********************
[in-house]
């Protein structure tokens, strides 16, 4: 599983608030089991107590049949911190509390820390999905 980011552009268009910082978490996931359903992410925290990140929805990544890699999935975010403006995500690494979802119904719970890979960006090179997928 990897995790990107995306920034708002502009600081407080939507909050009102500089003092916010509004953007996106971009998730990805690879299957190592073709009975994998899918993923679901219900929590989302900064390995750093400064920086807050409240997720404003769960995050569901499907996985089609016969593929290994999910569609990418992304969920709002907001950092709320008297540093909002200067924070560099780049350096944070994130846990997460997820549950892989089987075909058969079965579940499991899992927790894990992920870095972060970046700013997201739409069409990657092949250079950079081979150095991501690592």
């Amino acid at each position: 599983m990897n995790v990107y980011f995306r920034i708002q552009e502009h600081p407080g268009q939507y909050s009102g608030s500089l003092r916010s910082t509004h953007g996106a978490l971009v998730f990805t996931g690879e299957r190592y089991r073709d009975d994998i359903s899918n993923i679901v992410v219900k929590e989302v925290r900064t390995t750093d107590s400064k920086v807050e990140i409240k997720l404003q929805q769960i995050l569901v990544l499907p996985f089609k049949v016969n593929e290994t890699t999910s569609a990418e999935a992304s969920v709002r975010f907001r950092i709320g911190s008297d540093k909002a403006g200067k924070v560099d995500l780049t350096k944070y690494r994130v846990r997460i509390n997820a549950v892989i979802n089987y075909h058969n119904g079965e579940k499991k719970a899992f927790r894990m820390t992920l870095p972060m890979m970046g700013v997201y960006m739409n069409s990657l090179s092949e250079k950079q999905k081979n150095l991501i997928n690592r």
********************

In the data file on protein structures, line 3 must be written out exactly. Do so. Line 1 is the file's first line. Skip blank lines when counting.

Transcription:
């Amino acid at each position: 599983m990897n995790v990107y980011f995306r920034i708002q552009e502009h600081p407080g268009q939507y909050s009102g608030s500089l003092r916010s910082t509004h953007g996106a978490l971009v998730f990805t996931g690879e299957r190592y089991r073709d009975d994998i359903s899918n993923i679901v992410v219900k929590e989302v925290r900064t390995t750093d107590s400064k920086v807050e990140i409240k997720l404003q929805q769960i995050l569901v990544l499907p996985f089609k049949v016969n593929e290994t890699t999910s569609a990418e999935a992304s969920v709002r975010f907001r950092i709320g911190s008297d540093k909002a403006g200067k924070v560099d995500l780049t350096k944070y690494r994130v846990r997460i509390n997820a549950v892989i979802n089987y075909h058969n119904g079965e579940k499991k719970a899992f927790r894990m820390t992920l870095p972060m890979m970046g700013v997201y960006m739409n069409s990657l090179s092949e250079k950079q999905k081979n150095l991501i997928n690592r």